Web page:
Well I think everyone would agree that Malazan has hardcore fans. It is a series I have no desire to read thanks to all of its lovely fans and their constant hyping!

First meme. We've all been there : r/Malazan

2. Peppermint mocha: Name a book that gets more popular during the winter or a festive time of year:

Susan Cooper’s The Dark is Rising series

The Dark Is Rising

I haven’t read this book this winter but I do enjoy revisiting the series at this time of year.


3. Hot chocolate: What is your favourite children’s book?

Ooh so many…

I think The Lion, The Witch and The Wardrobe was probably my gateway (wardrobe) into reading fantasy so I’m going to go with that!

by C.S. Lewis – even better, this version is illustrated – I would have loved it as a kid!

I was also a big fan of Rupert the Bear annuals. I still love them today – I kept them from my childhood.


4. Double shot of espresso: Name a book that kept you on the edge of your seat from start to finish:

We Break Immortals by Thomas Howard Riley. This epic fantasy is a big chonk of a book but so tense and action-packed it definitely had me on the edge of my seat the whole way through! Here’s my review.

A drug addict who hunts sorcerers down by tracking their magick, the most renowned swordsman no one has ever heard of, and a thieving magick-wielding woman hellbent on revenge collide during a last ditch effort to stop an insane superhuman serial killer from making himself a god.

The wise run from them.
Swords are useless against them.
Only the fearless dare pursue them.
Rogue magick users are the most dangerous people in the world.
When one of them finds a way to become luminous and break into the source of all magick, even their own kind will join the pursuit.

The Render Tracers always say magick users deserve to burn. Aren couldn’t agree more, Keluwen would beg to differ, and Corrin couldn’t care less either way.

In a world where most people use swords for protection, Aren uses tools that let him see what no one else can see, and he takes advantage of loopholes that can undo magick in order to stop the deadliest people in the world. He is a Render Tracer, relentlessly pursuing rogue sorcerers who bend the laws of physics to steal, assault, and kill. But his next hunt will lead him to question his entire life, plunging him into a world where he can’t trust anyone, not even his own eyes.

When Keluwen finally escaped her fourthparents’ home and set out on her own to become a thief, she never thought she would one day be killing her own kind. She honed her magick on the streets, haunted by her past, hunted by Render Tracers, and feared by a society that hates what she is. Now she joins a crew of outcast magicians on a path of vengeance as they race to stop an insane sorcerer who has unlocked the source of all magick and is trying to use it to make himself a god.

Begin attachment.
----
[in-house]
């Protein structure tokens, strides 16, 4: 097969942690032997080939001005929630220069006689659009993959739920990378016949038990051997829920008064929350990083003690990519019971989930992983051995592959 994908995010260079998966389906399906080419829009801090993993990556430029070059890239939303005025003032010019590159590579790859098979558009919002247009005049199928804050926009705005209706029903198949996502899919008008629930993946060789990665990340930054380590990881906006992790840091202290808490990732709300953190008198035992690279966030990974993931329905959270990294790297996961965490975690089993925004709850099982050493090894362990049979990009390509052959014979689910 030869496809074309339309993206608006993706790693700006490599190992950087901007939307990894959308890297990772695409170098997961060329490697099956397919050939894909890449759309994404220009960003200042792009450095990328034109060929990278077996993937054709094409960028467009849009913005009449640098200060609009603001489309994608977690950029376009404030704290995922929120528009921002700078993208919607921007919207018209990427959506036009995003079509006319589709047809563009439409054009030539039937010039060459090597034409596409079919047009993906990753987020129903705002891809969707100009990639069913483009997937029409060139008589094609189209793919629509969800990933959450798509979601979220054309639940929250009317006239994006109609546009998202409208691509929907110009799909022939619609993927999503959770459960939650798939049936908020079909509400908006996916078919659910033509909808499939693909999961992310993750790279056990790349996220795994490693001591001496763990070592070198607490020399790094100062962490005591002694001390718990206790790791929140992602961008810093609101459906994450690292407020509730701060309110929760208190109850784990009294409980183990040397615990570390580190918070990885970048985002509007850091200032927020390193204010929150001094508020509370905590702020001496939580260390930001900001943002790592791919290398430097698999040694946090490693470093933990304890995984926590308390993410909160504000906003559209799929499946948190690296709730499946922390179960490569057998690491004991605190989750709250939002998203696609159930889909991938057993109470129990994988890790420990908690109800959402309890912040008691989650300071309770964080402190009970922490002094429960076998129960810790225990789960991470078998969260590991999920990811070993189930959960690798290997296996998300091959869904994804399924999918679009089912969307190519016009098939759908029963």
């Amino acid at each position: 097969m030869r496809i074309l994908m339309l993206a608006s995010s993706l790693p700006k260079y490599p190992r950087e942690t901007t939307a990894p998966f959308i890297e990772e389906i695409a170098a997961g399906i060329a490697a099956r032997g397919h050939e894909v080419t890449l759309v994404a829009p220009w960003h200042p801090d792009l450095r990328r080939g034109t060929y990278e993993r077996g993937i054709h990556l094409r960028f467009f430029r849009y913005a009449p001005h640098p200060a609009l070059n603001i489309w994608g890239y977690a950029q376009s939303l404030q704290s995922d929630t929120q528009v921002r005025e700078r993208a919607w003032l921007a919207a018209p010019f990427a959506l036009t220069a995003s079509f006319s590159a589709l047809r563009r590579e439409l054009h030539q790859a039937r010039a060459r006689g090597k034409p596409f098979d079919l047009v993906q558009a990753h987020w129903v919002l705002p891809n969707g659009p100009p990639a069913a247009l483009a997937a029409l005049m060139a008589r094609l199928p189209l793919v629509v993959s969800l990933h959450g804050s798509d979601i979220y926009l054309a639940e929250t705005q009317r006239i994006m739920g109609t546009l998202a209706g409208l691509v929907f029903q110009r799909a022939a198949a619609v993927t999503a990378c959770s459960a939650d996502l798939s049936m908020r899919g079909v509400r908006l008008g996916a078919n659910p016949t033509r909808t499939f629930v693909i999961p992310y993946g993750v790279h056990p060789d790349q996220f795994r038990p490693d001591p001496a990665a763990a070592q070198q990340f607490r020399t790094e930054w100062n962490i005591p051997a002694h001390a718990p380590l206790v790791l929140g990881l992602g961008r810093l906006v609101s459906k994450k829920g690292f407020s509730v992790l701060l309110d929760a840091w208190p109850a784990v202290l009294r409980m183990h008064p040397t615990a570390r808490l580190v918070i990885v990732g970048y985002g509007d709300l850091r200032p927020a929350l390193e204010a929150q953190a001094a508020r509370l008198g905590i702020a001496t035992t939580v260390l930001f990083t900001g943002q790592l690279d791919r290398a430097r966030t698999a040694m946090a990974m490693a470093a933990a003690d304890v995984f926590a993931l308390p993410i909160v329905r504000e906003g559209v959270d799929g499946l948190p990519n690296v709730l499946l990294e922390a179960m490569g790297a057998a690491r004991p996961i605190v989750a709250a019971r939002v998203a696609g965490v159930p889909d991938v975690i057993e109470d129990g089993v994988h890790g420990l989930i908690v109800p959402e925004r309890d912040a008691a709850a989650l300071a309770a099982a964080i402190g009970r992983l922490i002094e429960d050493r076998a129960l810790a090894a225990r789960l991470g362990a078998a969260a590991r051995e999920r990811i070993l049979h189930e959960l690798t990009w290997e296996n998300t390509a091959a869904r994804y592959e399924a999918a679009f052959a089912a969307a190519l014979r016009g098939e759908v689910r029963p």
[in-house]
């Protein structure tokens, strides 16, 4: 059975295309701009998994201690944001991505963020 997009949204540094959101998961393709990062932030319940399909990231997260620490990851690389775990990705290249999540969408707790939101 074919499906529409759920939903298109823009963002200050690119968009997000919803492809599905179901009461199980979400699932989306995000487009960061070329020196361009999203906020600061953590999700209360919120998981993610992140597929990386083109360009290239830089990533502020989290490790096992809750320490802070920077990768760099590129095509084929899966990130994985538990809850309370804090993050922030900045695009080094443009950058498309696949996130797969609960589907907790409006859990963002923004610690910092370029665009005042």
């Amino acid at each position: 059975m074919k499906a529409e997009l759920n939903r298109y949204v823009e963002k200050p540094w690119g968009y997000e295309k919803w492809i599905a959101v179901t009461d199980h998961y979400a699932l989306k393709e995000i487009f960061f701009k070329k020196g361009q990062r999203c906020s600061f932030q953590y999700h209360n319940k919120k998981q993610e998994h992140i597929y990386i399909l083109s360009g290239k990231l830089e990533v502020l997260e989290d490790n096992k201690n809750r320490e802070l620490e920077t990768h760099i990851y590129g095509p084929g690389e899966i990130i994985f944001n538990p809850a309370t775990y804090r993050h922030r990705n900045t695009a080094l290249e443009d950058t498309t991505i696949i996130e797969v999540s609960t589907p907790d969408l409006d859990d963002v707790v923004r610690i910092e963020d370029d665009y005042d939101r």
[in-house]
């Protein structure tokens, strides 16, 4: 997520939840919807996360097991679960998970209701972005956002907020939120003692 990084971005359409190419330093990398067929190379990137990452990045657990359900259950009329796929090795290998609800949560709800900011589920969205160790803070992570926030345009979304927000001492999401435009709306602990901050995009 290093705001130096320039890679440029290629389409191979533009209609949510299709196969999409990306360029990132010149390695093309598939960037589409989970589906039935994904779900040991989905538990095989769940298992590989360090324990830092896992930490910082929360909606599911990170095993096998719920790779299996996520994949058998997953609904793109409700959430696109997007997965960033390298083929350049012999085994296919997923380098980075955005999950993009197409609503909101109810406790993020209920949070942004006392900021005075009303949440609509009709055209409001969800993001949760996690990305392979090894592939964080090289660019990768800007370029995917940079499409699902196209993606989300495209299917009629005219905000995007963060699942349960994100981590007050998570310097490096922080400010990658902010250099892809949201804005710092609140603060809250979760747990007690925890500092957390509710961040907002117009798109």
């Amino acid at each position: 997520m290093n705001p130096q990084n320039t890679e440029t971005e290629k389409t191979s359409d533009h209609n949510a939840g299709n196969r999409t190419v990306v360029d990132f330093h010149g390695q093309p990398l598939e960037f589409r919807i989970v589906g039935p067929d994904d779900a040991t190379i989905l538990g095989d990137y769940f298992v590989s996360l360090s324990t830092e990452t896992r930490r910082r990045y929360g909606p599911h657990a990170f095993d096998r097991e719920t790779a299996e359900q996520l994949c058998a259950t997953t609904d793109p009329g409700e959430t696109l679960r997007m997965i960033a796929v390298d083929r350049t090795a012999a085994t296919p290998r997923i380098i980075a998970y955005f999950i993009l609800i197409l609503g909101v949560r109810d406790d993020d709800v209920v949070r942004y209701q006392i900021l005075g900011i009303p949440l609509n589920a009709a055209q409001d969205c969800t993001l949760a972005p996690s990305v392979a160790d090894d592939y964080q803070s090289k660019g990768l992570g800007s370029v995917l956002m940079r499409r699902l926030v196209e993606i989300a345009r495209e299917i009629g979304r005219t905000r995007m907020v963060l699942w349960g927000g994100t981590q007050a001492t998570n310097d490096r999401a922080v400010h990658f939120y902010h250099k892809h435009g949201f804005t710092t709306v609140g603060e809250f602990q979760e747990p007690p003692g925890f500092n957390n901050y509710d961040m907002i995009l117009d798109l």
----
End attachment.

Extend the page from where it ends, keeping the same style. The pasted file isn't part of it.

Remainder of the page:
Corrin is a sword fighter first, a drinker second, and a…well, there must be something else he is good at. He’ll think of it if you give him enough time. He is a rogue for hire, and he has no special powers of any kind. The most magick he has ever done is piss into the wind without getting any on himself. He is terrible at staying out of trouble, and someone always seems to be chasing him. When he gets caught up in a multi-kingdom manhunt, he finds himself having to care about other people for a change, and he’s not happy about it.

They are about to collide on the trail of a man who is impossible to catch, who is on the verge of plunging the world into ruin, and who can turn loyal people into traitors in a single conversation. They must struggle against their own obsessions, their fears, ancient prophecies, and each other. They will each have to balance the people they love against their missions, and struggle to avoid becoming the very thing they are trying to stop.

All they have to do is stop the unstoppable. Simple.

Buy here


5. Starbucks: Name a book you see everywhere:

OK, well I’m going to be a little cheeky with this one and say my own book because there are copies in at least three rooms in my house so I tend to see it everywhere I go throughout the day!

“One of the perils of being a sniper during the First World War was the likelihood of a grenade going off right next to you and burying you alive”.

Meet Jack Rogers. Born in 1894, he once locked eyes with Queen Victoria and was one of the first travellers on London’s ‘Tube’. An early car owner, he had many escapades on his days out to Brighton, including a time when his brakes failed and he had to drive through central London without them!

His skills as an entertainer earned him popularity throughout his life, and kept him out of the deadly mines while a prisoner during the First World War. At the tender age of 103 Jack earned the title of ‘The World’s Oldest Columnist’ as he began dictating his life’s exploits to a reporter from the local newspaper.

Buy here


6. That hipster coffee shop: Give a book by an indie author a shoutout:

I always like to give Lyra Wolf’s series a shoutout at every opportunity and since the third book in the series is coming out on March 9th this would seem like a good opportunity to mention that!! THere are going to be cocktails to accompany the launch – join Lyra on Instagram.

It wasn’t supposed to be like this.

It was supposed to be Loki the trickster god’s happily ever after with Sigyn. They had gone full Midgardian, settling down in California, with Loki doing what he does best—mischief.

When Sigyn collapses, Loki senses a grave darkness growing within her, and he knows only one god who may be able to stop Surtr before this sinister force possesses her completely.